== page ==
How Does Social Media Affect Your Case?

By Patrick Rocca | October 25, 2016

In this technological age, it’s common to regularly post on social media platforms regarding our activities and other aspects of our lives. Profiles across Twitter, Facebook, Snapchat, Instagram and others proudly display photos, videos and status updates of our daily lives and experiences. Unfortunately, sometimes these social media posts can have adverse effects.

If you’ve sustained an injury and are involved in a law suit in attempting to recover from your losses, your social media presence is fair game in the courtroom. Courts and lawyers have realized the proof potential inherent in social media activity. Adverse parties are regularly allowed access to social media profiles and those posts can now be presented as evidence in court to support, or refute, a case.

Our experienced team shares some of the most important facts when it comes to your use of social media when involved in a personal injury case:

Don’t post about the case

It’s never smart to post about anything relating to your case on social media. We’ve seen incidents of clients claiming injury that then post about their visit to the gym. Specifically, stay away from posting anything relating to the following:

  • Conversations you had with your lawyer
  • Any information regarding a medical treatment
  • Frustration with insurance or opposing parties
  • Email or phone exchanges with anyone involved in your case

Limit your photos, videos, check-ins and overall visibility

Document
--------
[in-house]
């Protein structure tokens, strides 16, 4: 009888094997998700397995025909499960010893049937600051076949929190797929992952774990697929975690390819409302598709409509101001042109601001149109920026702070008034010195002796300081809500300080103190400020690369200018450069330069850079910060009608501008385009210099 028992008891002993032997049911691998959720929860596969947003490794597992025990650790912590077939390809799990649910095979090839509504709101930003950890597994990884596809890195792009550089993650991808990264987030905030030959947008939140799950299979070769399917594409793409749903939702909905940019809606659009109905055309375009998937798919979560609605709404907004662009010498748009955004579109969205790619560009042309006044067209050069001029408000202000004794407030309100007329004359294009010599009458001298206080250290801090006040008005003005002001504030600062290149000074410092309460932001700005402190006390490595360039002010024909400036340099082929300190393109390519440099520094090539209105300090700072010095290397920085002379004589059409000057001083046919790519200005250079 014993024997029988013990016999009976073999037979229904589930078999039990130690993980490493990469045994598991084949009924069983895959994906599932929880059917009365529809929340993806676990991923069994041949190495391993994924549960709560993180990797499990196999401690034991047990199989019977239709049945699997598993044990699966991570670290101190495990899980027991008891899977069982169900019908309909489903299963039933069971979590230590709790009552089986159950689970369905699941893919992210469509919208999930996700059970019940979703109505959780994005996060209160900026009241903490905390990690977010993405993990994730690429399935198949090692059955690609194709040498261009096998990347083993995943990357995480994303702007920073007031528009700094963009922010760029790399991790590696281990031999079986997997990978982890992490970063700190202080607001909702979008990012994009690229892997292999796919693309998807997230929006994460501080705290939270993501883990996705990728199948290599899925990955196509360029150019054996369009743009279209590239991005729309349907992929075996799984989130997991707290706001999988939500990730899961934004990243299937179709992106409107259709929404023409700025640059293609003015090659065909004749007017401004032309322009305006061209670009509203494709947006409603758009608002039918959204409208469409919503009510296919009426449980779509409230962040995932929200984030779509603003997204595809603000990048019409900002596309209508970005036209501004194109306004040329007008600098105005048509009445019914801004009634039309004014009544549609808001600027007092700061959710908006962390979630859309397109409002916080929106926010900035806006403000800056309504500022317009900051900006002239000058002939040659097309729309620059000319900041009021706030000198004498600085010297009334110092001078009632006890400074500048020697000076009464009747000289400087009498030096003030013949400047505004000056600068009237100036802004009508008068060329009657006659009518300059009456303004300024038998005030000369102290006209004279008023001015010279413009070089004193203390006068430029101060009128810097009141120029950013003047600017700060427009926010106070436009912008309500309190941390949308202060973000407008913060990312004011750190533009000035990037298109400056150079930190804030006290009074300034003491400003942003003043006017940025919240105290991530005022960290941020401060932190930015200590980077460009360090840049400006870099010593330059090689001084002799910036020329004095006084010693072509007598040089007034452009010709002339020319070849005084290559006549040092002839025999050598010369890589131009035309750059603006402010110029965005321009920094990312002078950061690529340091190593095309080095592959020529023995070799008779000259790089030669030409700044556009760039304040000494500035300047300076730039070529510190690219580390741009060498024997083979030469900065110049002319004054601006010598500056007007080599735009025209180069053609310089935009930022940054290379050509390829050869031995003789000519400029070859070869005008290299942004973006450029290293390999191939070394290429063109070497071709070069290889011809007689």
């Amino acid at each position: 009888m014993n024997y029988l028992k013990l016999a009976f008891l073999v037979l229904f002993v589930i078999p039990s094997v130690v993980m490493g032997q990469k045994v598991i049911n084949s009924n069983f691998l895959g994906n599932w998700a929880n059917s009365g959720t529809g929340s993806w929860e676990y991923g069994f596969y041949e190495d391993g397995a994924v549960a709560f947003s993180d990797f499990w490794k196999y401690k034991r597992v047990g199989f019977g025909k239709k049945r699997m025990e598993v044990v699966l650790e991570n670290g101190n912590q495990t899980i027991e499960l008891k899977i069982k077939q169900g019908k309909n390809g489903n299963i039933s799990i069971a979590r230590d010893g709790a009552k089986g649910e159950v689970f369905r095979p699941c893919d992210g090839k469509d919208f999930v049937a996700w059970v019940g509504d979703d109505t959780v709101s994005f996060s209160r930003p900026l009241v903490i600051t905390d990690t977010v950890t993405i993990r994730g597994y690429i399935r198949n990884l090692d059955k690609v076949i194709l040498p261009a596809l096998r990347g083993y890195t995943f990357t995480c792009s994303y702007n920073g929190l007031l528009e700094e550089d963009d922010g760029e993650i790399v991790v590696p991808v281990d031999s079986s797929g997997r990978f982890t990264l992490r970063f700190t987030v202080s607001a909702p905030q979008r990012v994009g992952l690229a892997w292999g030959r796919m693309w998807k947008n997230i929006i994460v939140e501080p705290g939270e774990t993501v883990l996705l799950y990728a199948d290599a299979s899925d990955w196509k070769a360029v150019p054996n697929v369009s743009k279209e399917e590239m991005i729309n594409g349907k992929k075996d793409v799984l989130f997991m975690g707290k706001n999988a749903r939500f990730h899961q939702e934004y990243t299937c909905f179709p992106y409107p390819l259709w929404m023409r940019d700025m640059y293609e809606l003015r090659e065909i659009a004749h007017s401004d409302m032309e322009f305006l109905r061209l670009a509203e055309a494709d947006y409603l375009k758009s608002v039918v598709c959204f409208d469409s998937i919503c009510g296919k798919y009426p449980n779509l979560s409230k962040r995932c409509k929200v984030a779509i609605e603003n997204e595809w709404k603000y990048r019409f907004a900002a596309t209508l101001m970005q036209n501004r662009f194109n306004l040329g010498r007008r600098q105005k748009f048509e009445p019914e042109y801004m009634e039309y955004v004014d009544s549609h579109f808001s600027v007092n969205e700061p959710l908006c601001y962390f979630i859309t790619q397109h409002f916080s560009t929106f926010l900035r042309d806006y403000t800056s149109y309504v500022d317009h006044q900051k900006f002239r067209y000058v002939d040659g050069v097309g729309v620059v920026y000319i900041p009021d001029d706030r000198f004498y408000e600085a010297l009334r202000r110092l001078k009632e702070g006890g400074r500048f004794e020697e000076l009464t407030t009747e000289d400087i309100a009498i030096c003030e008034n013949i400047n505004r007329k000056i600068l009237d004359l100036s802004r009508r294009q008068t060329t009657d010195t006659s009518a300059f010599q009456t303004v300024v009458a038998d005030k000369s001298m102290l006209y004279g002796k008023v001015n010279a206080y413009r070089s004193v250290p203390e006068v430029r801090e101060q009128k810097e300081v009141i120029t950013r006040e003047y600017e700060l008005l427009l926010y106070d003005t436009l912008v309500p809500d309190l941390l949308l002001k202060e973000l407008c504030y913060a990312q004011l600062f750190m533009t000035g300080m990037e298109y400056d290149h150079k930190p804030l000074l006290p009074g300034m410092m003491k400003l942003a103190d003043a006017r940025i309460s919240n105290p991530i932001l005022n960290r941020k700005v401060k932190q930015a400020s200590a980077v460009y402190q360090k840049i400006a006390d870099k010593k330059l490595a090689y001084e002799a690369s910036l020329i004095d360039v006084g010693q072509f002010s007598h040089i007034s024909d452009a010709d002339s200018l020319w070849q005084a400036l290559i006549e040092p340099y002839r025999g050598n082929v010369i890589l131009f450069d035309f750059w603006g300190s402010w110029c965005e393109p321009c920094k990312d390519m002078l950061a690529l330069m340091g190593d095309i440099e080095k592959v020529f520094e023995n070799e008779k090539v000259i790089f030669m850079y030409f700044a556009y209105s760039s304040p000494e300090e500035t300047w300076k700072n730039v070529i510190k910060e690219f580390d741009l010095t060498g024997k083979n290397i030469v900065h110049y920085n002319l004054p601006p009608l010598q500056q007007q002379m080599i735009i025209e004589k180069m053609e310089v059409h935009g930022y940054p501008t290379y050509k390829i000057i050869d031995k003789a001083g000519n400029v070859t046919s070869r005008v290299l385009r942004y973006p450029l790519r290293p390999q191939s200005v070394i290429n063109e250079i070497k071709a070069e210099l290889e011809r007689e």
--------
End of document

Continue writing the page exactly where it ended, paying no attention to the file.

Until your case has been cleared, it’s best practice to limit your use of any social media platforms. Of course, if you’re claiming serious injury, posting photos of yourself doing physical activity can raise serious doubt regarding your injuries and can seriously hurt your case. However, even seemingly innocent posts can cause you problems. For example, if you regularly check in at restaurants, parties or other events, it can cause doubt on your claims of loss of enjoyment of life, pain and suffering or emotional distress- especially if you appear to be living life regularly. Another tip: ask your friends not to tag you in photos or check-ins as well.

Avoid new online connections

Insurance companies or opposing parties will often have individuals request a connect on social media for free access to your photos, information and whereabouts (i.e. proof). Best practice is to not accept new requests unless you really know the person who is adding you.

If you’ve sustained a personal injury and want to discuss a potential case with an experienced team, click here.